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Future female leaders develop solutions to real financial problems

A new generation of young, female leaders have brainstormed solutions to real-world financial issues as part of an ANZ-backed course – with impressive results.

 

The online course was run by GirlBoss NZ - an organisation dedicated to empowering high school-age girls to become leaders in traditionally male-dominated fields, including finance, technology, business, data analysis, investment, and innovation.

 

Fully funded by ANZ, the GirlBoss course included mentoring from prominent financial leaders, including ANZ New Zealand CEO Antonia Watson, influencer Queenie Tan, Letters To Strangers founder Diana Chao, and Kiwi financial journalist, podcaster and author Frances Cook.

 

During the course participants were asked to brainstorm ideas to solve problems and find solutions for real-world issues in the finance sector.

 

“From banking solutions for at risk youth, to a financial literacy app, the depth and detail of their ideas was impressive - I look forward to the day when their solutions will come to life,” GirlBoss NZ Founder and CEO Alexia Hilbertidou said.

GirlBoss NZ Founder and CEO Alexia Hilbertidou

 

Participant Hannah Bautista took on the challenge of improving the banking experience for teenagers, coming up with idea of a nationwide financial literacy pack to be sent to all students aged 14-15.

 

“Students would be mailed a ‘Finance 4 Future You’ starter pack to their homes at the beginning of year 10 (late January) - this is the best time to distribute these packs as it is when students are preparing for school, purchasing stationery and could also think about setting up a bank account,” Hannah said.

 

She also suggested that an Instagram account could be set up - @thefinancialgodmother – to accompany the packs, with content centred around tips for banking, saving and healthy spending habits.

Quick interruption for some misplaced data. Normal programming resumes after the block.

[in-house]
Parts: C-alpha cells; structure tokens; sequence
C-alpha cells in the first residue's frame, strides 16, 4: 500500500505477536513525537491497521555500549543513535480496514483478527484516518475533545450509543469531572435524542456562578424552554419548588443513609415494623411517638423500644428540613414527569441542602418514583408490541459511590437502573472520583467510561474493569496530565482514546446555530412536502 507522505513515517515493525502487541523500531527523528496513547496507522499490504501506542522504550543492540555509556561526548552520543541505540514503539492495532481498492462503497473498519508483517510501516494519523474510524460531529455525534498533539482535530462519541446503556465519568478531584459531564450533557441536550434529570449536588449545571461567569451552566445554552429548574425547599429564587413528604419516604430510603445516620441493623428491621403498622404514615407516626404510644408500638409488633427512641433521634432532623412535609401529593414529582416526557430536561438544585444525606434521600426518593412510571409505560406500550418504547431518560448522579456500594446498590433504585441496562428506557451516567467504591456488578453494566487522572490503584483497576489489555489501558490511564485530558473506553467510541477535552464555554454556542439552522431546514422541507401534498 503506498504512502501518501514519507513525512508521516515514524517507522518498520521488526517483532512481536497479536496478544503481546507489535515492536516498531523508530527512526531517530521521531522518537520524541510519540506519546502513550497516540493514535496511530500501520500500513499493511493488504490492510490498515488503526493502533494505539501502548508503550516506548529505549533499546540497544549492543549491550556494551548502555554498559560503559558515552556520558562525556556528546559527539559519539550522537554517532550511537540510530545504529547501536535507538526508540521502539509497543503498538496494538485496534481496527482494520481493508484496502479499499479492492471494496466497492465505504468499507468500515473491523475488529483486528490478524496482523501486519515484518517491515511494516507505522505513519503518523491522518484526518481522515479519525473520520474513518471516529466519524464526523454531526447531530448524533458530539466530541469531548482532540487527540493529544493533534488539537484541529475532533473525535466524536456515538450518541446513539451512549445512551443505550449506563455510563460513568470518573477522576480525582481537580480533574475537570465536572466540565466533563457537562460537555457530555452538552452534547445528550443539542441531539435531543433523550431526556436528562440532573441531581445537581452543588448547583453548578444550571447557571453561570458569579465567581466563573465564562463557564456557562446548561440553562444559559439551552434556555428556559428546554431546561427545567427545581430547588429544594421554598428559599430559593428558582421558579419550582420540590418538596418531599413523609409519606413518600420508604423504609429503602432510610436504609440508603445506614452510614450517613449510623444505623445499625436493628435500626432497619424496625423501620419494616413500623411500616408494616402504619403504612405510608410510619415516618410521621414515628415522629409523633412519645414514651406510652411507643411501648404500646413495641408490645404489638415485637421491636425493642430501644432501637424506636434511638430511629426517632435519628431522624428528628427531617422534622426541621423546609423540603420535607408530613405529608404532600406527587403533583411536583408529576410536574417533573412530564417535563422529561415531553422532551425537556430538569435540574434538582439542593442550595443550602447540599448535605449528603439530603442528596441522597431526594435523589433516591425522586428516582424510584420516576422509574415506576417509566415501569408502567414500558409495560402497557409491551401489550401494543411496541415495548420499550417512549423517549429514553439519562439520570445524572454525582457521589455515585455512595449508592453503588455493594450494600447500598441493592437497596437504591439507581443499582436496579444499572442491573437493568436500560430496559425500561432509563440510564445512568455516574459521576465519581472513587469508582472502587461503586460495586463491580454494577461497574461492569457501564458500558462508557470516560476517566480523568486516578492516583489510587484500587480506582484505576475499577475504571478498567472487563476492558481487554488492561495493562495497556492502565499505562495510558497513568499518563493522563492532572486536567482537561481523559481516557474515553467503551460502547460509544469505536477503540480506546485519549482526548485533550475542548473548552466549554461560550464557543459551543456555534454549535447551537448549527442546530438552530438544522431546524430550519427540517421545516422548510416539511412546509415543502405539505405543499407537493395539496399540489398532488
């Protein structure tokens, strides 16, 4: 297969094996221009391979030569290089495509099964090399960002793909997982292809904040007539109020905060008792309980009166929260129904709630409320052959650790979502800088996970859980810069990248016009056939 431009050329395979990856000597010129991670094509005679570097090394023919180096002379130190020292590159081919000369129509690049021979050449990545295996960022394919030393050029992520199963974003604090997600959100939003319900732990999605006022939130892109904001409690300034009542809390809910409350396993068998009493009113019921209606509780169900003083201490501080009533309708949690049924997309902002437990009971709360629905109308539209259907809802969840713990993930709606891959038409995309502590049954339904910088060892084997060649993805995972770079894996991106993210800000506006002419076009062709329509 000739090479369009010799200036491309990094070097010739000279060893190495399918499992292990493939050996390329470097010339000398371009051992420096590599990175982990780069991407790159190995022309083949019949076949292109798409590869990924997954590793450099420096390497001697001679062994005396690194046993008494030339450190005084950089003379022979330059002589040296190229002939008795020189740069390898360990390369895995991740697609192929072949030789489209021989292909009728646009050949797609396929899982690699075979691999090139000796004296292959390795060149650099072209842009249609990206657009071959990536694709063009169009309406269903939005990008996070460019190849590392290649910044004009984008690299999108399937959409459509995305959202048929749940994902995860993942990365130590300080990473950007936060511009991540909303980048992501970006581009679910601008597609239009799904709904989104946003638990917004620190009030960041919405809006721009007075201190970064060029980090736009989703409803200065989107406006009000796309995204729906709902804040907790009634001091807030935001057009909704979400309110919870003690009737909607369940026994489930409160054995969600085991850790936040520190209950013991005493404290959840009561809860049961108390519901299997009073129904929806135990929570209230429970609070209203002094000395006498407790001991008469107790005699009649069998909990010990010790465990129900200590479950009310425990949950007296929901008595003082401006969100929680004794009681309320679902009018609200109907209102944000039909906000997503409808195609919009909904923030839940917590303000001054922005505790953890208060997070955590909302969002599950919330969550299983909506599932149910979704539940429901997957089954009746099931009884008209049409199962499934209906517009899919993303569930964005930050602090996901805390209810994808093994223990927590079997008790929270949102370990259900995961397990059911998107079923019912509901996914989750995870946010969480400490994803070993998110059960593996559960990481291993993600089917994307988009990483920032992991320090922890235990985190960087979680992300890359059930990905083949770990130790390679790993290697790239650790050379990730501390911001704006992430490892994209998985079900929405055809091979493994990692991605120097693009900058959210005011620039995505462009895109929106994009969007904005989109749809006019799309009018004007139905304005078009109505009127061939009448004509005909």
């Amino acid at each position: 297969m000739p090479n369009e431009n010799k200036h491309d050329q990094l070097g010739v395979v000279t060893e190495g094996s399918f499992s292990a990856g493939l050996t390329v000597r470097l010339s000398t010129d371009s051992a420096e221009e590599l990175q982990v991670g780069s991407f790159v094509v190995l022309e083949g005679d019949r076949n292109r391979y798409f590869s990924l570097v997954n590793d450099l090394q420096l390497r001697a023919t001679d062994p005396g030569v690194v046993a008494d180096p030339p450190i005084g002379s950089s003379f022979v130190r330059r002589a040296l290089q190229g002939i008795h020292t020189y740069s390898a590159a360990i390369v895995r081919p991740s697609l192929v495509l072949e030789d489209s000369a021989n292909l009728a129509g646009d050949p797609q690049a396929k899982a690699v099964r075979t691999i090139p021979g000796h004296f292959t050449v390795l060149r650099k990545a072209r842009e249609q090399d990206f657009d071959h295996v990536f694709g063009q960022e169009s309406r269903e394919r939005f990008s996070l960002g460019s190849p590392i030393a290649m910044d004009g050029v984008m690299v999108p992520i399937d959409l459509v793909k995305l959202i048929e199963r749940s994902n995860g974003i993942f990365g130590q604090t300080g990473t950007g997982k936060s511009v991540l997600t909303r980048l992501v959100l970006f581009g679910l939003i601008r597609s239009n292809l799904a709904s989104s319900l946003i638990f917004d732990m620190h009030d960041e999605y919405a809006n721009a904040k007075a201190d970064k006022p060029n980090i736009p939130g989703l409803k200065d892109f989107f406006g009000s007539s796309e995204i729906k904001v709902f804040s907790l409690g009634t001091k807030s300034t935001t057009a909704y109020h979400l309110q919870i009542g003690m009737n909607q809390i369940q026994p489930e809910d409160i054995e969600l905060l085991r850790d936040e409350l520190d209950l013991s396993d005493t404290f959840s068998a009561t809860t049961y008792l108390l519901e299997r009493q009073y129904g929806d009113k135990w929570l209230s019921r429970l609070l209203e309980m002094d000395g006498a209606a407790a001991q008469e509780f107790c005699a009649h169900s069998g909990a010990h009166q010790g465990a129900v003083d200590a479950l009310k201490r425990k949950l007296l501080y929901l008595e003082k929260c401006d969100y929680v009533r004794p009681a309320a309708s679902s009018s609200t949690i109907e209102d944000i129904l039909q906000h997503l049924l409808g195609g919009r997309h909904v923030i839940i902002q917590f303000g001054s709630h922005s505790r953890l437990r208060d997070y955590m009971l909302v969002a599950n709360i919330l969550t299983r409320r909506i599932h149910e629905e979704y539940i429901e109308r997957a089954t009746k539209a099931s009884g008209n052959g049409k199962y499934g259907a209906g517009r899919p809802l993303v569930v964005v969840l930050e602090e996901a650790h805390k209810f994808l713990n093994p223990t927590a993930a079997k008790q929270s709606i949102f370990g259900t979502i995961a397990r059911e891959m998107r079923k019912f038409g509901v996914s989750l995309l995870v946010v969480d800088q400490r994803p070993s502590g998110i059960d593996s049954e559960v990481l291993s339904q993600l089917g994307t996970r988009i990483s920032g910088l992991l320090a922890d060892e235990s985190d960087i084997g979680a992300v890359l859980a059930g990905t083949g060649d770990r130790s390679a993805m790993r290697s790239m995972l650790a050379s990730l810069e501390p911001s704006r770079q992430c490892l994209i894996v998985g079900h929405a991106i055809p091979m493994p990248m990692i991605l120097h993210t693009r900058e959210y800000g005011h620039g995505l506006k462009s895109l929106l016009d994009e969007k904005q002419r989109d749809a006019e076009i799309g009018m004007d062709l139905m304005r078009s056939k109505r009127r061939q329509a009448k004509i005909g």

“I strongly believe that the ‘Finance 4 Future You’ starter packs could initiate the beginning of teenagers becoming money savvy and utilising banking more. It may also have flow on effects to more individuals (including women) becoming more aware of career opportunities within the ever-growing finance and technology sectors.”

 

Anna Ly’s submission was based around financial abuse – where people, typically women, are abused by their partners using financial means like controlling their bank account, discouraging them from finding work, or pressuring them to take out loans.

 

Her idea – the Bank of Freedom movement – involves a not-for-profit organisation which is dedicated solely to recognising signs of financial abuse, and educating women on what steps they can take to improve their situation.

 

“In an example scenario, if a woman comes to our customer service and confesses that she’s in a financially abusive relationship, the receptionist would immediately bring her to our team of experts,” Anna said.

 

“Then, the team will guide the customer through a journey to freedom.”

 

As well as outlining in detail the steps Bank of Freedom could take to help women, Anna also suggested the organisation could collaborate with schools to improve financial outcomes for women, and undertake campaigns to highlight the current gender inequities in New Zealand workplaces.

 

From the 150 participants, the ten winners were Hailey Fitzgerald, Hannah Bautista, Zyrelle Soriano, Amanda Yap, Breanna Garcia, Anna Ly, Sarina Todd, Rose McGuire, Christina Chen and Angela Dalope.

 

ANZ New Zealand CEO Antonia Watson said the winners’ ideas demonstrate the incredible depth of talent that exists in the next generation of female leaders.

ANZ New Zealand CEO Antonia Watson

 

“Encouraging success begins at a young age, and we’re incredibly proud to be partnered with GirlBoss NZ, which is backing young women on their path to success,” Antonia said.

 

“As our recent Watch Women Win Report demonstrated, there is still some way to go in terms of gender equity in the workplace in New Zealand, and courses like these help to unlock potential, giving young women the skills and confidence they need to succeed in any field they choose.”

 

Participant Han Yoang, 18, said the course was one of the best things to have ever happened to her.

 

“It has shown me a wide range of opportunities in the Finance and Technology industry which I did not know about and gave me confidence to step into that industry,” Han said.

 

“I was able to get a deeper insight on how to achieve financial independence, and this has led me to many greater topics such as the minimalist lifestyle which I am trying to implement in my life.

 

“The programme opened me up to what finance is, and how we can get our money to work for us - not that we have to work for money.”

 

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